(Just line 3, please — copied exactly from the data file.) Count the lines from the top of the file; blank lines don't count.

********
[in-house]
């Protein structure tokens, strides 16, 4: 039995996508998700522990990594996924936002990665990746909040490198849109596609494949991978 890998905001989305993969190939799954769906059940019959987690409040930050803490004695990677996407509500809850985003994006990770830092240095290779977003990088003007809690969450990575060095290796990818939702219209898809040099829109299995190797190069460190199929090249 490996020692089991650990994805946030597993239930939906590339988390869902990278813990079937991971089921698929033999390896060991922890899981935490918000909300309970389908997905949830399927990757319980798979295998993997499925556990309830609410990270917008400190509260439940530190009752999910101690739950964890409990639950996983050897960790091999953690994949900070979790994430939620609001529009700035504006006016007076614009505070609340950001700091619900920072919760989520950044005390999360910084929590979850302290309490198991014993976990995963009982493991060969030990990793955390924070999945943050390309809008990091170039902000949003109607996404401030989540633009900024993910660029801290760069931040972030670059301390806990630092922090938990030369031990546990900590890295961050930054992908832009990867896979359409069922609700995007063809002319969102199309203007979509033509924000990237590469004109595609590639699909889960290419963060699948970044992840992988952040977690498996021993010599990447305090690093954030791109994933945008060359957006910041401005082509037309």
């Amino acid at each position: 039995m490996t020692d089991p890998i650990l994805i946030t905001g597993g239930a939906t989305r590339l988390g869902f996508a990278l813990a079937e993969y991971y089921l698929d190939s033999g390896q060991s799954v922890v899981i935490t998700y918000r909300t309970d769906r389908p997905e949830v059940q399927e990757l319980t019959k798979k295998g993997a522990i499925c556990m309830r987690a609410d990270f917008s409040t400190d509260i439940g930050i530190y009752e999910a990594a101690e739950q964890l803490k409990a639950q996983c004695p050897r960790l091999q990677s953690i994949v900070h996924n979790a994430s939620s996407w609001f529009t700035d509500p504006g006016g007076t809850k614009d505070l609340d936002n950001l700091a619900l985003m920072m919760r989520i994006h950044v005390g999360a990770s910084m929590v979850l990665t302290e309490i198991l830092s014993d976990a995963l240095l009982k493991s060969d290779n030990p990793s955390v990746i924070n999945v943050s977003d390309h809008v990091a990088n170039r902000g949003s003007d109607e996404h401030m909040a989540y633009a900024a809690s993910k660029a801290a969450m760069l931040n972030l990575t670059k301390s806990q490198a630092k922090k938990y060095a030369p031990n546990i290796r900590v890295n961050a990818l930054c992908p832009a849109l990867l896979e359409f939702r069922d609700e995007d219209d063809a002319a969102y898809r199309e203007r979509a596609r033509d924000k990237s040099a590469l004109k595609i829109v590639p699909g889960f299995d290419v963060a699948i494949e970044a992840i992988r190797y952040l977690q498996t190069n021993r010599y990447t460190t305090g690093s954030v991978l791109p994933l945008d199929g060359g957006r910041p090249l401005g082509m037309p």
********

């Amino acid at each position: 039995m490996t020692d089991p890998i650990l994805i946030t905001g597993g239930a939906t989305r590339l988390g869902f996508a990278l813990a079937e993969y991971y089921l698929d190939s033999g390896q060991s799954v922890v899981i935490t998700y918000r909300t309970d769906r389908p997905e949830v059940q399927e990757l319980t019959k798979k295998g993997a522990i499925c556990m309830r987690a609410d990270f917008s409040t400190d509260i439940g930050i530190y009752e999910a990594a101690e739950q964890l803490k409990a639950q996983c004695p050897r960790l091999q990677s953690i994949v900070h996924n979790a994430s939620s996407w609001f529009t700035d509500p504006g006016g007076t809850k614009d505070l609340d936002n950001l700091a619900l985003m920072m919760r989520i994006h950044v005390g999360a990770s910084m929590v979850l990665t302290e309490i198991l830092s014993d976990a995963l240095l009982k493991s060969d290779n030990p990793s955390v990746i924070n999945v943050s977003d390309h809008v990091a990088n170039r902000g949003s003007d109607e996404h401030m909040a989540y633009a900024a809690s993910k660029a801290a969450m760069l931040n972030l990575t670059k301390s806990q490198a630092k922090k938990y060095a030369p031990n546990i290796r900590v890295n961050a990818l930054c992908p832009a849109l990867l896979e359409f939702r069922d609700e995007d219209d063809a002319a969102y898809r199309e203007r979509a596609r033509d924000k990237s040099a590469l004109k595609i829109v590639p699909g889960f299995d290419v963060a699948i494949e970044a992840i992988r190797y952040l977690q498996t190069n021993r010599y990447t460190t305090g690093s954030v991978l791109p994933l945008d199929g060359g957006r910041p090249l401005g082509m037309p």